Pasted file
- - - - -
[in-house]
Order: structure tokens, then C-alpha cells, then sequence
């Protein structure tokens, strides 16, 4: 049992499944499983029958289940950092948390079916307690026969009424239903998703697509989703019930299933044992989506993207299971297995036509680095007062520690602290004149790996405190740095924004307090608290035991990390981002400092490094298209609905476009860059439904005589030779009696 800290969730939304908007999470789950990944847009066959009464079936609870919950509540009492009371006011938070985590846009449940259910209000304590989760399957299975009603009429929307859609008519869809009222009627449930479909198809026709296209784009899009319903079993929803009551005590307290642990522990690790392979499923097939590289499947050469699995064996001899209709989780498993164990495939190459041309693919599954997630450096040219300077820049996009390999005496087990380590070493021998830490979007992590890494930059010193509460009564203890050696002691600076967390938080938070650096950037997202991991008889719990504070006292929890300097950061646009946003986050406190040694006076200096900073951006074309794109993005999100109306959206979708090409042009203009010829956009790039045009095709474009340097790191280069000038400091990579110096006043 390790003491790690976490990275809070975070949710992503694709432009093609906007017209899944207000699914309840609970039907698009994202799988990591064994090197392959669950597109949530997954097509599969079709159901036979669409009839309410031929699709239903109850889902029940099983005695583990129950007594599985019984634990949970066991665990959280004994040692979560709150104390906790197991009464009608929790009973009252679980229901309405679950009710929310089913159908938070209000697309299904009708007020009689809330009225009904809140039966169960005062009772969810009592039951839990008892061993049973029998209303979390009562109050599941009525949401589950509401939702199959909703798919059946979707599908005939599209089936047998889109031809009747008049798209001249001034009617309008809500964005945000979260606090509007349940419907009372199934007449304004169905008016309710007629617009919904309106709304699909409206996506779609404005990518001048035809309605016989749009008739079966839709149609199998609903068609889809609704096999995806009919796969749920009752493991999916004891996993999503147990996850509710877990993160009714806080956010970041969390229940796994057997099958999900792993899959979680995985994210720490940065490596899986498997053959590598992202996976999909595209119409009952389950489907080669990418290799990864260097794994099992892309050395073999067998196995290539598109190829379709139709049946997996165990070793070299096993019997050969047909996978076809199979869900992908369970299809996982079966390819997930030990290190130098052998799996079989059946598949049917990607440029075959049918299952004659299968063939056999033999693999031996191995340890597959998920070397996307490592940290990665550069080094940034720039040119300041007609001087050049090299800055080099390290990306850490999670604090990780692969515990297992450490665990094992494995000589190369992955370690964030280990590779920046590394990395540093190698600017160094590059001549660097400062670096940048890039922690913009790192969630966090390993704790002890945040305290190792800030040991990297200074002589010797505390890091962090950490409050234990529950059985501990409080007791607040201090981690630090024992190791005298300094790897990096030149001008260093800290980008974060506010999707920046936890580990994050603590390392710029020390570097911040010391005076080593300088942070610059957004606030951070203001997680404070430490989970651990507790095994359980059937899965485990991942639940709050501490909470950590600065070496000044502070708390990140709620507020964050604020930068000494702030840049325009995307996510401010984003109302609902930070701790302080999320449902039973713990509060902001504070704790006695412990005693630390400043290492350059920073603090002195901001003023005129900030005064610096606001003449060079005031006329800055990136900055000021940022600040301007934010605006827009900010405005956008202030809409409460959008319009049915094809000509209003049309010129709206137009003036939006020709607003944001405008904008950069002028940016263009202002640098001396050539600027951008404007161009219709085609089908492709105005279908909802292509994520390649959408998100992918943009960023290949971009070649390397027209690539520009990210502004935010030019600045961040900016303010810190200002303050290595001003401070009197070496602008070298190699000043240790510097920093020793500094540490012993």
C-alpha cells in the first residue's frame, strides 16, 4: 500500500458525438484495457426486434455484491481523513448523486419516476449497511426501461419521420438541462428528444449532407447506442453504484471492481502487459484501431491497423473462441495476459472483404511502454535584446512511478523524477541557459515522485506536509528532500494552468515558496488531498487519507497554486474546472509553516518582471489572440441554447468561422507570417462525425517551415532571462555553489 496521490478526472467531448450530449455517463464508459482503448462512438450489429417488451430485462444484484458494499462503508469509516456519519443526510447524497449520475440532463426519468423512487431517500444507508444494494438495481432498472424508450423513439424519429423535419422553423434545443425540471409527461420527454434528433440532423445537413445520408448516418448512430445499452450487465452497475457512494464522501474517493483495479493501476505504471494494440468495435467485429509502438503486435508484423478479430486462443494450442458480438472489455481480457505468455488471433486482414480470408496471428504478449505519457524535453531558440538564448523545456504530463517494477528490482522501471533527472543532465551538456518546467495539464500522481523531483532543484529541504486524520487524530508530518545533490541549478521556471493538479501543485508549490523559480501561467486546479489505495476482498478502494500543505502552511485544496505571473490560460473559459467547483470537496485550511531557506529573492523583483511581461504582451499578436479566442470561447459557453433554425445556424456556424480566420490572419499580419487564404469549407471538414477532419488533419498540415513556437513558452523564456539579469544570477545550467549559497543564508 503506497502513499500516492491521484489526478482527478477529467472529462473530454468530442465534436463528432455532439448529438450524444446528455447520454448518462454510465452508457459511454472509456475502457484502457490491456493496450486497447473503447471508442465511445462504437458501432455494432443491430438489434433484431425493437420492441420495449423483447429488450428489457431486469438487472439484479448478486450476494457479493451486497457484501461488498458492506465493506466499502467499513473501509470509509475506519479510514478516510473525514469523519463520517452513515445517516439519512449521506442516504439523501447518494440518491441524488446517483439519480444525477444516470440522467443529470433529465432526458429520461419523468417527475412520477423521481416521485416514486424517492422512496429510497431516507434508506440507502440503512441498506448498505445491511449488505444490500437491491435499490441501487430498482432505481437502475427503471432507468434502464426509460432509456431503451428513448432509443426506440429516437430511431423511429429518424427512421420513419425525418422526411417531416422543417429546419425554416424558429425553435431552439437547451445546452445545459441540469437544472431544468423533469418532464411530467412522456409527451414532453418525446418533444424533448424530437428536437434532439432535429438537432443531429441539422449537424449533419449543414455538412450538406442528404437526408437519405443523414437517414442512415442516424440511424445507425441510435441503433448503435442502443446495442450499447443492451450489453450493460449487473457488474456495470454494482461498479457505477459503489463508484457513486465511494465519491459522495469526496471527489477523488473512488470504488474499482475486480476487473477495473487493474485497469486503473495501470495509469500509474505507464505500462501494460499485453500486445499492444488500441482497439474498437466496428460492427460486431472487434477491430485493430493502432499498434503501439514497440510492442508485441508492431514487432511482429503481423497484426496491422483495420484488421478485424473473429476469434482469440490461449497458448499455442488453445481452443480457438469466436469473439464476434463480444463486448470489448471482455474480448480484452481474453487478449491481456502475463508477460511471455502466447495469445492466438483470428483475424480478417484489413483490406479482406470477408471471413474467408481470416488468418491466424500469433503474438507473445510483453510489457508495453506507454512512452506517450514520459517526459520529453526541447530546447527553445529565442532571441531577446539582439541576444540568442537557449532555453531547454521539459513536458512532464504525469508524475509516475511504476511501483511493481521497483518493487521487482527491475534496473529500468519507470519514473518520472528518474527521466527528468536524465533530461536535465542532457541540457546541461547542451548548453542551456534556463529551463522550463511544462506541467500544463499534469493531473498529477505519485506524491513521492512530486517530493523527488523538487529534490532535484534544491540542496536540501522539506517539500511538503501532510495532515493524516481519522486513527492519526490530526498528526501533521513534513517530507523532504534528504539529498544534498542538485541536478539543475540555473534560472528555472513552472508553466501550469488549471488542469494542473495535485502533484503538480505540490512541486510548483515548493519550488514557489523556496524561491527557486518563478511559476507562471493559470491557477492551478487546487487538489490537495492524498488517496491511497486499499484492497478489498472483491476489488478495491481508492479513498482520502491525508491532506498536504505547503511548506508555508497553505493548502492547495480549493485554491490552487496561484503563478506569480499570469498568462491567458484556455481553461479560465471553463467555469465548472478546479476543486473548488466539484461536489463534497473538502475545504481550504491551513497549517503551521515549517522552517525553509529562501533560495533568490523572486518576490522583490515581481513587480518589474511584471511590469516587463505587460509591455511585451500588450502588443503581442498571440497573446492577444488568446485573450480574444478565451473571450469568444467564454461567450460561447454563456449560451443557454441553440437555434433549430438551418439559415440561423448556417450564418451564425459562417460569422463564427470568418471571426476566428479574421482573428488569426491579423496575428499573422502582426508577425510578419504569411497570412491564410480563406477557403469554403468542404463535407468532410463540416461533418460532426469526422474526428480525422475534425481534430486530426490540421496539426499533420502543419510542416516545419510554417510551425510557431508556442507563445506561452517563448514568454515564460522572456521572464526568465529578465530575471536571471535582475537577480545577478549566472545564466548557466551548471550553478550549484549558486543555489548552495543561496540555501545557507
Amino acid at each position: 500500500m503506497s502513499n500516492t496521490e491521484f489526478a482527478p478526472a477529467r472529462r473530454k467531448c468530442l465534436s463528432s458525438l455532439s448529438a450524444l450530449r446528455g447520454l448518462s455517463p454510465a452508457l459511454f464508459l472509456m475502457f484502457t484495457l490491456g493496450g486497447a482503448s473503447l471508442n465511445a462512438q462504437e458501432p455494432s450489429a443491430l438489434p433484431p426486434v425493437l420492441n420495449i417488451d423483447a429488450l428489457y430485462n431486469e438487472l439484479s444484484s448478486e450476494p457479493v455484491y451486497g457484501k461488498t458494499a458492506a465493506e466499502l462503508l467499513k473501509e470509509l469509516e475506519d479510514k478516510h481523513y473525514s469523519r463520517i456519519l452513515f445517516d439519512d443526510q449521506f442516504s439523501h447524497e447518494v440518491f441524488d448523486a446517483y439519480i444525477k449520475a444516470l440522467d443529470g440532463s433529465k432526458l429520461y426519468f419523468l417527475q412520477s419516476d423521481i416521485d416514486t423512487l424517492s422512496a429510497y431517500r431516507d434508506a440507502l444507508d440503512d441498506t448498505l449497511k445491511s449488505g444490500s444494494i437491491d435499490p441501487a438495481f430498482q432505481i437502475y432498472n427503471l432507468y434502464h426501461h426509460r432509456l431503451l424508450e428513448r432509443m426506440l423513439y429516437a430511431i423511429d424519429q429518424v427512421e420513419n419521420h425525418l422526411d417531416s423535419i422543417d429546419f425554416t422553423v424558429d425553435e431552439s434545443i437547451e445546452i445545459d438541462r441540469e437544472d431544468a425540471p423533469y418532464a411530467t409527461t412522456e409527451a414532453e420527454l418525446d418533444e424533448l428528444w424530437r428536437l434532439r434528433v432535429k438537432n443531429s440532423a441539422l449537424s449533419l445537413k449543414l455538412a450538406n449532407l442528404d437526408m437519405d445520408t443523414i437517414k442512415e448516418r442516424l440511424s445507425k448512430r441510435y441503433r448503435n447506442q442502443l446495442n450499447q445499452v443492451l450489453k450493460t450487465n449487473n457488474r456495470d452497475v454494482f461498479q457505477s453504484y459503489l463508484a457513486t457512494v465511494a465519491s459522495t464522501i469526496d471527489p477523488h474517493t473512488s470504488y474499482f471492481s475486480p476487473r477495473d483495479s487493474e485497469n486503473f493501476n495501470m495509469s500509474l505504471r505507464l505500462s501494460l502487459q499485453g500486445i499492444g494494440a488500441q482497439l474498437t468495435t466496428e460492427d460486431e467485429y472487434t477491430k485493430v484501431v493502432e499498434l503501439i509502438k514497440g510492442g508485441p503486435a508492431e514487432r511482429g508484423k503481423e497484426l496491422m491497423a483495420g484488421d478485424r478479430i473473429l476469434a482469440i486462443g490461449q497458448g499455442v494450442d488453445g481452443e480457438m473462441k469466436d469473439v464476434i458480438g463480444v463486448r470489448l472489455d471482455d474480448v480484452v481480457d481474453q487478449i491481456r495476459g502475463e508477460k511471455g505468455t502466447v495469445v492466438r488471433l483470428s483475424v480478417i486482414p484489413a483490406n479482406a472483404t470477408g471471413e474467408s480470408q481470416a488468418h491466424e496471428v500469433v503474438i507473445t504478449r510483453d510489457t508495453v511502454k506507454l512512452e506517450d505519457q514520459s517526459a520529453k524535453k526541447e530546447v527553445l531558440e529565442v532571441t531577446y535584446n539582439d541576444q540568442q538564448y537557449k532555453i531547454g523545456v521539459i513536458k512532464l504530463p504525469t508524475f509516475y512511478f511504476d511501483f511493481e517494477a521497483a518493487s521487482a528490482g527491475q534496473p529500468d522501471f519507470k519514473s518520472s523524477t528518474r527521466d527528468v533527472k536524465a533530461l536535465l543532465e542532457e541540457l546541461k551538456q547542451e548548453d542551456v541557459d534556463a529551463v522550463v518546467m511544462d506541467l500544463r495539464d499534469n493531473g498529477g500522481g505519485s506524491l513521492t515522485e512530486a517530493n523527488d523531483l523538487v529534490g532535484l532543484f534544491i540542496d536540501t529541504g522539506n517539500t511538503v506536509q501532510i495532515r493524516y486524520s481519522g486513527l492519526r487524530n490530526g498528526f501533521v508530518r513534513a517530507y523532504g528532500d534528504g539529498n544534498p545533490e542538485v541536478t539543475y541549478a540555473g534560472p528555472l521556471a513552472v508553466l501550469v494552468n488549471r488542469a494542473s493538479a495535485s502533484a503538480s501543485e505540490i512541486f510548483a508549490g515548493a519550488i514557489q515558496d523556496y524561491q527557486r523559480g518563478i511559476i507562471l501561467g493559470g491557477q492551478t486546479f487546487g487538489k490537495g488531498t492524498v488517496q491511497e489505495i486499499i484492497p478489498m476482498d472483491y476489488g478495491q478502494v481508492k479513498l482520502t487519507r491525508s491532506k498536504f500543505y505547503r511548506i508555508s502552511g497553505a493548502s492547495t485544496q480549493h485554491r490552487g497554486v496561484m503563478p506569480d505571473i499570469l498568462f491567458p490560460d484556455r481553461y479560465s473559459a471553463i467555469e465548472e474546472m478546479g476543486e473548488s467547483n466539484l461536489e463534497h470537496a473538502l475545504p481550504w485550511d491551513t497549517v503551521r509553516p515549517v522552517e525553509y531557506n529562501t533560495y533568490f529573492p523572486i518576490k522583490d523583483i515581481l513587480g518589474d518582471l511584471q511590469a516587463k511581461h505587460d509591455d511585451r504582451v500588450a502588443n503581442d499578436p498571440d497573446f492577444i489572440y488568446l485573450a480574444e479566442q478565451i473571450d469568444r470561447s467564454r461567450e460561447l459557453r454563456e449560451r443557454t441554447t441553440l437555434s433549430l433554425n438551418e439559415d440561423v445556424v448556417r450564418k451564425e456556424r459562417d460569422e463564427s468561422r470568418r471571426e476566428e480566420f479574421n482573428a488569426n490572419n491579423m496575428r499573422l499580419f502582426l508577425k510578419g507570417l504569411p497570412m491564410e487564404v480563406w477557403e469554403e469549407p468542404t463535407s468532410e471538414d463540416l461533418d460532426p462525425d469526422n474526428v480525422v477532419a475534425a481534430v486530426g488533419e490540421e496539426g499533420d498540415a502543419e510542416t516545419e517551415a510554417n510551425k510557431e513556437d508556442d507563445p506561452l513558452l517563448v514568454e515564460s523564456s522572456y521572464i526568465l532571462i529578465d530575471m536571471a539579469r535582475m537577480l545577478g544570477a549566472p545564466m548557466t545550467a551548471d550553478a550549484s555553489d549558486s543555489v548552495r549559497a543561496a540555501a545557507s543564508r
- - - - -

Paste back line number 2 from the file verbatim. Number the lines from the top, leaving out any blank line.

Order: structure tokens, then C-alpha cells, then sequence